Alternative Energy is Rapidly Developing in Ukraine

Economy, Science and Innovation, Ukraine

Alternative energy is rapidly developing in Ukraine. Increase in prices for traditional energy resources makes us look for approaches to solving energy problems. Legislative security and investment climate are being developed and improved.

Ukraine’s favorable geographic position contributes to the development of alternative energy. In the next few years, work will be carried out in three directions: wind energy, solar energy and hydropower. Experts consider the solar sector to be the most promising area.

“Solar is developing very fast. I mean solar energy projects become cheaper from year to year. If earlier the cost of one megawatt of capacity was 5–6 million US dollars, now its price has dropped six fold,” said Serhiy Savchuk, Head of the State Agency on Energy Efficiency and Energy Saving in Ukraine.

The monopoly of large solar parks is gone. Now solar panels are being set up in private housing and small businesses.

“We see that solar blinds and solar collectors are developing nowadays. Even some sanatoriums are heating water with the help of solar collectors, without using heating energy from gas and other types of fuel,” explains  Savchuk.

There is an idea to turn the Chornobyl exclusion zone into an alternative energy source. Ukraine is ready to use 6 thousand hectares of “inactive” land for the production of solar energy, biogas and thermal energy. 60 investors have already expressed an intention to invest in the project.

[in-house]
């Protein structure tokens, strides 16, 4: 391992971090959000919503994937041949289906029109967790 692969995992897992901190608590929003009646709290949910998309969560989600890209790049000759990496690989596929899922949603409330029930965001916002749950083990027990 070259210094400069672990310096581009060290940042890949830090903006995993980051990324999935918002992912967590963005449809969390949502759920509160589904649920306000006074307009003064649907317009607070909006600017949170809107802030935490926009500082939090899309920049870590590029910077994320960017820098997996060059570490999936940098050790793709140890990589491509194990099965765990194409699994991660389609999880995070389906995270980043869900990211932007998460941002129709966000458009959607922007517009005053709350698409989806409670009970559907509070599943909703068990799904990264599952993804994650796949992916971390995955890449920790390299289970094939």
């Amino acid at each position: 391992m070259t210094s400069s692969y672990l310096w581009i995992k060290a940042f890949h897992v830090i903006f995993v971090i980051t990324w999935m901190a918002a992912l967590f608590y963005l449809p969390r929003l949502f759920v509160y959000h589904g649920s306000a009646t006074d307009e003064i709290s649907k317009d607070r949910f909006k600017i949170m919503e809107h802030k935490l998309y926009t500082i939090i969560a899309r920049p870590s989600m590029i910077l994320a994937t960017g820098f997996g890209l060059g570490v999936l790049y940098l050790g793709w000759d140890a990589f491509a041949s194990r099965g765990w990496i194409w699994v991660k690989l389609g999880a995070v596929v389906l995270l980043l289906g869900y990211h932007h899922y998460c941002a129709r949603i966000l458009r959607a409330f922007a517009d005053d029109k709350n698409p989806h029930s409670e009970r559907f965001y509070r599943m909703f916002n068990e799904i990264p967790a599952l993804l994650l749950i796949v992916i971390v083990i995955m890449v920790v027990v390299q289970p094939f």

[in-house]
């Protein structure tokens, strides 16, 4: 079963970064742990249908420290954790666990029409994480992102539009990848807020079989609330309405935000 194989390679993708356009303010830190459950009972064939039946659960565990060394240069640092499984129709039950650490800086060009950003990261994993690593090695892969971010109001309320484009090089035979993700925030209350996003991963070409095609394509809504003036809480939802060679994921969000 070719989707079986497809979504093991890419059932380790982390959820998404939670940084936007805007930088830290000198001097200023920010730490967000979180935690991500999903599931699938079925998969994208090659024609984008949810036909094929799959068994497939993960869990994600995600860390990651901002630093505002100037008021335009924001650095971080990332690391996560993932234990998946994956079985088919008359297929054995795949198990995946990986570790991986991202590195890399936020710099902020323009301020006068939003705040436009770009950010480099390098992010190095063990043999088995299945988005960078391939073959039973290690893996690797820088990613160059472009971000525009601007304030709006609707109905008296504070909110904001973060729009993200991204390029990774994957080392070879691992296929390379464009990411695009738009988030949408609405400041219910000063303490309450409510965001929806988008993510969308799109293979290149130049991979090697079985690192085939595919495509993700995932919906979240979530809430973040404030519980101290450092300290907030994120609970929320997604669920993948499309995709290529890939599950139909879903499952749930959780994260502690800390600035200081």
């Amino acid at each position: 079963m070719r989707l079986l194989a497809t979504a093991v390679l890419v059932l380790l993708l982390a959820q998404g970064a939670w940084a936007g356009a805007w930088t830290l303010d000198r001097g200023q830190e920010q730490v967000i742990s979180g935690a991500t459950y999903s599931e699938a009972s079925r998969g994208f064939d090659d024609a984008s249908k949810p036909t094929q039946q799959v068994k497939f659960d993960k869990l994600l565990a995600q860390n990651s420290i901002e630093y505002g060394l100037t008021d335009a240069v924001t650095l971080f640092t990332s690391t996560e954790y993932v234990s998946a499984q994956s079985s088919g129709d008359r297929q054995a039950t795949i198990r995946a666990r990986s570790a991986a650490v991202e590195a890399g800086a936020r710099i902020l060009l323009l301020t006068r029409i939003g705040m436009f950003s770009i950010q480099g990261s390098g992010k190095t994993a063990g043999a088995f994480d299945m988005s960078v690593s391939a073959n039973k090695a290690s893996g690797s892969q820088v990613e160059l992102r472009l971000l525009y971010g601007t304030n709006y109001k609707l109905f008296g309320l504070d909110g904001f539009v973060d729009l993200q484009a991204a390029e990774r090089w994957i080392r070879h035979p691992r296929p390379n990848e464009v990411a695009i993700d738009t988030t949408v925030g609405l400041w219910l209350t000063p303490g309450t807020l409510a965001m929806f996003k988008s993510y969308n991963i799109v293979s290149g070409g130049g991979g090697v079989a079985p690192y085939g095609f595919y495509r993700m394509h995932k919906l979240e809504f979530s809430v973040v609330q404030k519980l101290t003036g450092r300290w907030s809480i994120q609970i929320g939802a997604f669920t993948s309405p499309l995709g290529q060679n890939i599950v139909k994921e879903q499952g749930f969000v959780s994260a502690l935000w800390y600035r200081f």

“This will allow using empty areas that cannot be used for other types of activities. Therefore, it will not be empty anymore. It will provide residents of the adjacent areas with jobs. This is additional revenue for local budgets,” said Vitaliy Petruk, Head of the State Exclusion Zone Agency.

In total, achieving this goal requires more than USD 1.5 billion. Owing to project implementation, the exclusion zone can give the country 400 additional megawatts of energy. According to Petruk, now the work is focused  on how to get it passed in the legislative field and to allow investors to start working.

In 2015 the “green tariff” was reduced in Ukraine to equal the world’s average. Incentives for using Ukrainian-made equipment have been introduced:

“The law allows providing guarantees to investors who produce electric and heat energy from other types of fuel. We give them an incentive tariff that is guaranteed by law. The investor has to have a guarantee that he will return his investments. Unfortunately, we haven’t had such guarantees before,” clarifies  Savchuk.

Joining the Energy Community, Ukraine has undertaken a commitment to generate 11 percent of alternative electricity by 2020. Today, this figure is at 1.5 percent.

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